What Is Worsted Weight Yarn?
Worsted Weight Yarn? What the heck does that mean? Learning about yarn fibers and types can seem complicated at first but with a little direction, we’ll get you sorted out right away.
If you’re new to the world of crocheting, knitting, and the fiber arts, there’s a lot of terminologies to try to understand. Let’s start with yarn weights. Does that mean how much a ball of yarn weighs? Well, you might think so but it actually refers to the thickness of a strand of yarn.
Understanding the Yarn Weight System
There are eight categories of yarn weights and worsted weight yarn is somewhere in the middle between the lightest, lace weight yarn all the way up to the super bulky weight yarn. Thankfully the good people at the Craft Yarn Council designed a system for us to categorize yarn weight. To be more specific, yarn weight determines how many stitches it takes to knit or crochet 1 inch of fabric.
The yarn weight system starts with the smallest size and goes up.
- Yarn weight 0 Lace – lace thread yarn
- Yarn weight 1 Super Fine – sock or fingering weight yarn
- Yarn weight 2 Fine- sport or baby weight yarn
- Yarn weight 3 Light – Light or DK worsted yarn
- Yarn weight 4 Medium – Worsted or Aran weight yarn
- Yarn weight 5 – Bulky – Chunky weight yarn
- Yarn weight 6 – Super Bulky – Super bulky or roving yarn
- Yarn weight 7 – Jumbo – Jumbo or roving yarn
Another really cool way to figure out what weight yarn you have (perfect when the label falls off your yarn) is to use this amazing but simple knitting trick called “wraps per inch”, also known as the WPI.
To understand WPI, you simply need to wrap your yarn around a pencil (not too tightly) and then count the loops of yarn covering the pencil in one inch.
|Yarn Weight||Wraps Per Inch||Approx. Gauge|
|Size 0 – Lace weight yarn||35 or more||+ 8.5 sts/inch|
|Size 1 – Fingering weight yarn||19-22 wraps||7-8 sts/inch|
|Size 2 – Sport weight yarn||15-18 wraps||5.75-6.5 sts/inch|
|Size 3 – DK weight yarn||12-14 wraps||5.5-6 sts/inch|
|Size 4 – Worsted weight yarn||9-11 wraps||4-5 sts/inch|
|Size 5 – Bulky weight yarn||7-8 wraps||3-3.75 sts/inch|
|Size 6 – Super-bulky weight yarn||6 wraps or less||1.5-3 sts/inch|
Worsted Weight Yarn Popularity
According to our friends at Lion Brand, Yarnspirations and Berroco, worsted weight yarn is the most popular yarn for crocheters (knitting is close behind but their favorite yarn weight is DK also known as Double Knit weight). According to Red Heart Yarns, their Red Heart Super Saver yarn, a worsted weight yarn, has been its best selling yarn for over 70 years!
Where Did the Name “Worsted Weight” Come From?
If you’re looking for a little history lesson, worsted weight yarn derives its name from the English town of Worstead that formed a yarn manufacture center in the 12th century. The Worstead wool fibers were made from the wool of Teeswater, Old Leicester Longwool and Romney Marsh sheep breeds. The yarn from the Worstead manufacturer was considered stronger, finer and smoother than the traditional woolens and gain popularity.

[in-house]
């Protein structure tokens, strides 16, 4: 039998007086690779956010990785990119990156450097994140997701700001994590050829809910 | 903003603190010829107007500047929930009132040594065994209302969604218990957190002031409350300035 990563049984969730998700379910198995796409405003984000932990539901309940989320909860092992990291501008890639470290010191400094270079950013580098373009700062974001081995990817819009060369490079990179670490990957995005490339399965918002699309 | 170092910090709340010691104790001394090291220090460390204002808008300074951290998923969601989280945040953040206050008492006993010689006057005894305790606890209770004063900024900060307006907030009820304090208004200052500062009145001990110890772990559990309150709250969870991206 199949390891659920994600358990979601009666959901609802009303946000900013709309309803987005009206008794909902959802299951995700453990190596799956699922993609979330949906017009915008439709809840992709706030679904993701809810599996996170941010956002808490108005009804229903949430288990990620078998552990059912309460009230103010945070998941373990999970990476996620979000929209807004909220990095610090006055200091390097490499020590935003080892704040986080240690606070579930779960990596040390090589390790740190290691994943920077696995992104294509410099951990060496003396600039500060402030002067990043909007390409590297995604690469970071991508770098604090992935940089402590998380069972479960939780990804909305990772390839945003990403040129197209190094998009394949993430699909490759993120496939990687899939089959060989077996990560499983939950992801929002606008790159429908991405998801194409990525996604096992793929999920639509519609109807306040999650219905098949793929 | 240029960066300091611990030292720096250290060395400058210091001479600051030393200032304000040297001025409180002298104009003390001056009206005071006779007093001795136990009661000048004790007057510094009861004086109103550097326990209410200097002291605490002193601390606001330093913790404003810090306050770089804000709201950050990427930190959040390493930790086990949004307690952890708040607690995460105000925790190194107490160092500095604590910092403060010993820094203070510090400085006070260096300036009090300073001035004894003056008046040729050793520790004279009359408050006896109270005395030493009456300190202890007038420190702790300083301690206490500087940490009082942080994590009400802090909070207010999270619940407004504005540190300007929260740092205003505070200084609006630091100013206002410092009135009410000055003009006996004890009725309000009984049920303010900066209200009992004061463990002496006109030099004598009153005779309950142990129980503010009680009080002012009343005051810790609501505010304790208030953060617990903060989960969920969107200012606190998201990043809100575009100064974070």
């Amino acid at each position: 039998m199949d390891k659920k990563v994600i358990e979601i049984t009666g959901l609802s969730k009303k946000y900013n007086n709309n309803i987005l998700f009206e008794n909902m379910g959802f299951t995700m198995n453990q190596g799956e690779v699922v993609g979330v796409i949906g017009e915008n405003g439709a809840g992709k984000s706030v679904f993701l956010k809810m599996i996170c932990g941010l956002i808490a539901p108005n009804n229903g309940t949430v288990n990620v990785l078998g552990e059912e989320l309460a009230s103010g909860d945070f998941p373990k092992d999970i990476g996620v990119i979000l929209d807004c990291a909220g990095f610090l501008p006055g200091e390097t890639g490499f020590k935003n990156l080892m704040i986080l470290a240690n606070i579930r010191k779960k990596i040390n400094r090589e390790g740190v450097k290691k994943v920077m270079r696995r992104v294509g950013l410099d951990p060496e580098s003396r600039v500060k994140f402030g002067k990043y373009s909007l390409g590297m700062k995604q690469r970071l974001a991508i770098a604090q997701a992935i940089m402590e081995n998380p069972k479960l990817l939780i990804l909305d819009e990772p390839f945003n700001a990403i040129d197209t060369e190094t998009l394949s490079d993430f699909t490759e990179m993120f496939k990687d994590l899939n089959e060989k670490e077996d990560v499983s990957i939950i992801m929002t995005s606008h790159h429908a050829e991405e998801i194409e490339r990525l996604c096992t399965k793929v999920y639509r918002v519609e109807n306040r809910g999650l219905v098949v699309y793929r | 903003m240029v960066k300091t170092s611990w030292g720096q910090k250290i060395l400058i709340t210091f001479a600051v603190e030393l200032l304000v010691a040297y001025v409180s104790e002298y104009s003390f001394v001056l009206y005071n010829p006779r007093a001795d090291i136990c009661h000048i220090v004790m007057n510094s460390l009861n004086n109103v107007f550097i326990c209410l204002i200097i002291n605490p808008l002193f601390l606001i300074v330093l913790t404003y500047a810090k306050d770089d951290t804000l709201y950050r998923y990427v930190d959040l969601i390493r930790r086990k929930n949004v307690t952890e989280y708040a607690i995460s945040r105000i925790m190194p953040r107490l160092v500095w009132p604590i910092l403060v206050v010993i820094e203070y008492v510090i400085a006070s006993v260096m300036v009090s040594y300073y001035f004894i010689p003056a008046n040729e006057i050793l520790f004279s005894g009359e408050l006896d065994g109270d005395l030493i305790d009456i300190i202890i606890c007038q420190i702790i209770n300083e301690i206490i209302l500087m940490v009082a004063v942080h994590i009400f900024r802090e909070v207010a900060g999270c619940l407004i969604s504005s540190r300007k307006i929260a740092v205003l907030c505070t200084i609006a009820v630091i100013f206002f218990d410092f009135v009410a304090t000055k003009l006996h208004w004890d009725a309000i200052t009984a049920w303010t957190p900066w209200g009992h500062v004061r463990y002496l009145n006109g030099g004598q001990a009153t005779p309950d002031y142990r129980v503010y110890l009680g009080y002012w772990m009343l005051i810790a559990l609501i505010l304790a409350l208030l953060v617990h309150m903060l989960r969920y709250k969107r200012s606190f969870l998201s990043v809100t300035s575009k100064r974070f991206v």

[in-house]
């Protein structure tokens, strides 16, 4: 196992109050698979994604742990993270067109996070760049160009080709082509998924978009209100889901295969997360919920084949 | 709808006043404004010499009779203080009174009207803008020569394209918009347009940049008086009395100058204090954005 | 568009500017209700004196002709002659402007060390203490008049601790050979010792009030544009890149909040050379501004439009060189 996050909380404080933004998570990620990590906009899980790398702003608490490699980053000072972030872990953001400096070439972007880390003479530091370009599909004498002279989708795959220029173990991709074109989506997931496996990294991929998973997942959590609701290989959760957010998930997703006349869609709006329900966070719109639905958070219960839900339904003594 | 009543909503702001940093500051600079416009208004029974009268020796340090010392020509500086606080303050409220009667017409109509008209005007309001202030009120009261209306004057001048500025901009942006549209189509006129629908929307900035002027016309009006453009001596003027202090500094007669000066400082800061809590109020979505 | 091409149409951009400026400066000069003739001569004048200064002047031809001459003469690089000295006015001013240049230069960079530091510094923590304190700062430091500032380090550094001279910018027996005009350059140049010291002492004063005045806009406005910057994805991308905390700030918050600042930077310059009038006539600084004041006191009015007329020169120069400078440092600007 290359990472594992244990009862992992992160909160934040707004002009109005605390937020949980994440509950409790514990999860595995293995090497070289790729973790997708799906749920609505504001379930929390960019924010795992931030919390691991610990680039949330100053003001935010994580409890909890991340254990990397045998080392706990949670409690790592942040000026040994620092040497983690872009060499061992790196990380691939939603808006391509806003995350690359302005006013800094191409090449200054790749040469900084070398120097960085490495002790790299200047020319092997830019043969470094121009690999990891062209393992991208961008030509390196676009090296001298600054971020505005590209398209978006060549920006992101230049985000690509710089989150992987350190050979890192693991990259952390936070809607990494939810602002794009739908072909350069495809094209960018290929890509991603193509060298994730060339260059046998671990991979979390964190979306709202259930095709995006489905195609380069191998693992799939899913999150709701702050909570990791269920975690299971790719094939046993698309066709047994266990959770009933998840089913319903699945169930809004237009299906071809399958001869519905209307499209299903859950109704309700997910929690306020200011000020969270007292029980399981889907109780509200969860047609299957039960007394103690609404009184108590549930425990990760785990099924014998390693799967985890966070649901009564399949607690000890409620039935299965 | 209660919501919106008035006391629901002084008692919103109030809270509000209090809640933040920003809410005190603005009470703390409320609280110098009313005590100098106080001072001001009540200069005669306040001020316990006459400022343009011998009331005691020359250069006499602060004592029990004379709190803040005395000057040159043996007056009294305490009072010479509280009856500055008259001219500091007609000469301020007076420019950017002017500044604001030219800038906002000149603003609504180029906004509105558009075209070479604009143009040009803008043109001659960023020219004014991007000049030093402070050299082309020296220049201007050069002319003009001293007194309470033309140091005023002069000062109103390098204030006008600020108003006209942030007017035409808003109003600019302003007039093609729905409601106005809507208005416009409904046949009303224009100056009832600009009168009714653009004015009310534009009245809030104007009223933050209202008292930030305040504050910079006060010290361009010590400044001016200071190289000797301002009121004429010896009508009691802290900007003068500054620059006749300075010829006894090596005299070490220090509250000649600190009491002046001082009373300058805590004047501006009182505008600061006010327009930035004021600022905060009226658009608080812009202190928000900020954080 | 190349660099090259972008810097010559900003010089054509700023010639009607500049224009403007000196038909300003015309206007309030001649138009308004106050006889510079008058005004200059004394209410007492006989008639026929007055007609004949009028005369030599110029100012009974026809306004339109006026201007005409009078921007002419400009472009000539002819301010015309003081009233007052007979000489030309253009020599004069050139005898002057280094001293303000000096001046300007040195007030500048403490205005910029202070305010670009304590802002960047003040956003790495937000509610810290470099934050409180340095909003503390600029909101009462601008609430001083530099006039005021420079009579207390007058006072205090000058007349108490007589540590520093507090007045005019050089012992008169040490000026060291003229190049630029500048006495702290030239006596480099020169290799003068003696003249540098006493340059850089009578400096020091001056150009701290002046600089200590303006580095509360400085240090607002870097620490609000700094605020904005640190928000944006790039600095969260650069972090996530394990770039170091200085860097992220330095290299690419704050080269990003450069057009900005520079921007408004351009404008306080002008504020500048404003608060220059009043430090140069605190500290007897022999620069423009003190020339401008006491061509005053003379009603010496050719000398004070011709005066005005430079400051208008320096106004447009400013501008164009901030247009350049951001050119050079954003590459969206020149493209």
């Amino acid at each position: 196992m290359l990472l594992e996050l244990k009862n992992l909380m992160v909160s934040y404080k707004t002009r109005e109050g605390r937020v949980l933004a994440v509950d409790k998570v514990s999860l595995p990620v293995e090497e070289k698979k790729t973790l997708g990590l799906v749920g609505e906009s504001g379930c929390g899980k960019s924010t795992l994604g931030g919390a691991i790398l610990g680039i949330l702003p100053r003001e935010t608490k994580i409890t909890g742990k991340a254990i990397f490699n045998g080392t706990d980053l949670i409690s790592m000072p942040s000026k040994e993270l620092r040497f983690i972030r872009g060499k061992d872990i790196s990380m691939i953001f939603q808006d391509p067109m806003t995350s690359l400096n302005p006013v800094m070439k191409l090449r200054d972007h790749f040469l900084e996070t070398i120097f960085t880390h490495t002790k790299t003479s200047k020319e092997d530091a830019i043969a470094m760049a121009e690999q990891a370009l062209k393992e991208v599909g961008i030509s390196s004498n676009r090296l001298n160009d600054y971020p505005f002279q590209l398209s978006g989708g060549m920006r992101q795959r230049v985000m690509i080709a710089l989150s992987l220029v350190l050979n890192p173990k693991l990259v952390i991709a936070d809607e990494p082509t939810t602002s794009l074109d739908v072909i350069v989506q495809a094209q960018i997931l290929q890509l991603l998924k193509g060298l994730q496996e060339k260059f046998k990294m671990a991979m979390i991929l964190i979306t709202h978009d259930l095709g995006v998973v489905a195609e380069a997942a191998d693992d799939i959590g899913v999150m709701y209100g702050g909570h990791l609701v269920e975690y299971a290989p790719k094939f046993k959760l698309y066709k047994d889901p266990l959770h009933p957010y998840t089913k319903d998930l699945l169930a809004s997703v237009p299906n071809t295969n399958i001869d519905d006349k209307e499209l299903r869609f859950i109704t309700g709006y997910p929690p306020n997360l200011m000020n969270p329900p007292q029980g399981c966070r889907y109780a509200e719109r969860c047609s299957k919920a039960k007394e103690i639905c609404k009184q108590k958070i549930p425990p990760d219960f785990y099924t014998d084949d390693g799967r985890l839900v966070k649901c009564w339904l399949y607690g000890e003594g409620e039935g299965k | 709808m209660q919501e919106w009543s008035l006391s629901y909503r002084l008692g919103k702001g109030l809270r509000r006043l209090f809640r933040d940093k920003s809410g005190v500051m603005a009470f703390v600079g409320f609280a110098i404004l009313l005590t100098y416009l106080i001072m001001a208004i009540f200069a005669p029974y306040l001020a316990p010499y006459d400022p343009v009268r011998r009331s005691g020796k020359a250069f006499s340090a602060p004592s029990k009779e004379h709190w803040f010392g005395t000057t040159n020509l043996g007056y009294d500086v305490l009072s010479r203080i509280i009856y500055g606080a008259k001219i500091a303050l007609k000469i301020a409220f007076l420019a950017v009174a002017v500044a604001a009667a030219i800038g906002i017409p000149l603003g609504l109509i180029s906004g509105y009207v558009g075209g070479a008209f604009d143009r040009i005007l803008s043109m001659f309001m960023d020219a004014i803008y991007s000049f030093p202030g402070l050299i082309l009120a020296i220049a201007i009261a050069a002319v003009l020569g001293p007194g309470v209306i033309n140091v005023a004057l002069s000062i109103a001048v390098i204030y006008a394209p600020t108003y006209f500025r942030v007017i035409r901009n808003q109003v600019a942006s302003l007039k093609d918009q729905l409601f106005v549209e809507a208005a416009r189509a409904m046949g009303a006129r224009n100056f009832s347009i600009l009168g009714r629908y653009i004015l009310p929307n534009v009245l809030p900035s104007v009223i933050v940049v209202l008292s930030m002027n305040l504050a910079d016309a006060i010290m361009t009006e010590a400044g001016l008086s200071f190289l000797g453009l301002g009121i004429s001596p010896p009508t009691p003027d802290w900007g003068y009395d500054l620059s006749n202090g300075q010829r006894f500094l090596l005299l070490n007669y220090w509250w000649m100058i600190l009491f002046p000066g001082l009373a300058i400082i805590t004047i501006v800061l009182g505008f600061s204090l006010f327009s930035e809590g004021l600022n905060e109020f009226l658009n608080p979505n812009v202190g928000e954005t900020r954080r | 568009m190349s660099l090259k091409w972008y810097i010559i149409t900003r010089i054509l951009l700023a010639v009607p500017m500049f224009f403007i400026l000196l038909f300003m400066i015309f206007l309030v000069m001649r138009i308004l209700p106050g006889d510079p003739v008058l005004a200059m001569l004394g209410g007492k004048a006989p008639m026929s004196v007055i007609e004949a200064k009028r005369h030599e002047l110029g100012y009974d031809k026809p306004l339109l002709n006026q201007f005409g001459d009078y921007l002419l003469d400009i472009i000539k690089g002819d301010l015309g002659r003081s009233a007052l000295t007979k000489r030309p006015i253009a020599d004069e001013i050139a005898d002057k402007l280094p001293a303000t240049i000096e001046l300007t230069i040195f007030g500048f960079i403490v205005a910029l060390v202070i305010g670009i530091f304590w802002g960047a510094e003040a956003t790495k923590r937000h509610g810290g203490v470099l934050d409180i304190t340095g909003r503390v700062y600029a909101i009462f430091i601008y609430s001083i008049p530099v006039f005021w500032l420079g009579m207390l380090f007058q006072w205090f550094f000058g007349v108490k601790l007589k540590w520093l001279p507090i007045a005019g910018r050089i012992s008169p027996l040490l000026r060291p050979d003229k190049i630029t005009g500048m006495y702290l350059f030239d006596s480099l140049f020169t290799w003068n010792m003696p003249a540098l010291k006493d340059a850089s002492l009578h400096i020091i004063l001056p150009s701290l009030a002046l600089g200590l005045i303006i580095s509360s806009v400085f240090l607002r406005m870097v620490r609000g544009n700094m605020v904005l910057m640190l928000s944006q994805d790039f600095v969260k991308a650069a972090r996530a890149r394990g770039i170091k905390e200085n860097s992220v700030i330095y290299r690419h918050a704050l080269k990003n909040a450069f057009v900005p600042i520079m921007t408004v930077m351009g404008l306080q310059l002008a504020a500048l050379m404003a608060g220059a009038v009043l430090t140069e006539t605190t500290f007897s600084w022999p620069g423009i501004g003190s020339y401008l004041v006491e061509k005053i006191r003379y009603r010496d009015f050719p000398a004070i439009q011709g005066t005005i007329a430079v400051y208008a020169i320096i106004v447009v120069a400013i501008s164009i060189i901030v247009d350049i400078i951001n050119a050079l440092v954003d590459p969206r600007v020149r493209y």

What’s the Difference Between Aran Weight and Worsted Weight Yarn?
Worsted weight yarn can also be called Aran weight yarn and the two can be used almost interchangeably. If we’re to get to the knitting-gritty, the Aran weight yarn is ever so slightly thicker. The term Aran weight tends to be more commonly used in the U.K. and you’ll often find British yarn companies refer to their worsted weight yarn as Aran weight.
Worsted weight yarn tends to be the work-horse yarn that is used in so many crochet and knitting projects. It’s a fine enough yarn that’s great for detail work and nice draping but it’s thick enough that knit and crochet patterns that use worsted weight yarn work up relatively quickly.
It’s the perfect yarn weight for beginners and is ideal for making knit and crochet blankets, garments, accessories, toys, amigurumi, and home decor projects.
What Size Crochet Hook Is Best
Generally speaking, worsted weight yarn produces a gauge of 16-20 knit stitches and 11-14 crochet stitches per swatch and is best suited to using size 7/4.00mm – size 9/5.5mm knitting needles and I9/5.5mm – K10/6.5mm crochet hooks. Using the smaller hook or needle sizes will make for a stiff, tighter fabric while using a larger hook or needle size will make a looser, drapey and much more relaxed fabric. It’s important when choosing a yarn weight and hook size to figure out the style and look of the fabric you’re ultimately going for.
Favorite Worsted Weight Yarn
Below are some examples of popular worsted weight yarns by some of my favorite brands.
Cascade 220 yarns are made of 100% Peruvian wool and have a massive color range.
One of my personal favorites, Berroco Vintage is a mix of acrylic, wool, and nylon and is full of modern jewel and pastel shades.
A very popular acrylic yarn that’s versatile and soft to the touch.
This 4-ply yarn has the feel, warmth, and softness of wool, combined with the easy-care of machine wash-and-dryability.
A 100% extra fine merino wool that will be a pleasure to knit or crochet and equally enjoyable to wear.
Red Heart Soft is known for its extreme softness and beautiful drape. A special spinning process results in a silky feel to the yarn.
Malabrigo Rios takes the incredible softness of Malabrigo’s yarns and makes it machine-washable! This plied superwash Merino yarn comes in rich, beautiful colors, and you won’t have to worry about felting.
Perfect for beginners and experienced knitters, Encore offers a great value for crafters that demand the highest quality. Bouncy 3- ply incorporates just enough wool for a fleecy feel.
Hopefully now you have a much better understanding of what worsted weight yarn is. Now you need to figure out what great new knitting or crochet project you’re going to use your yarn for.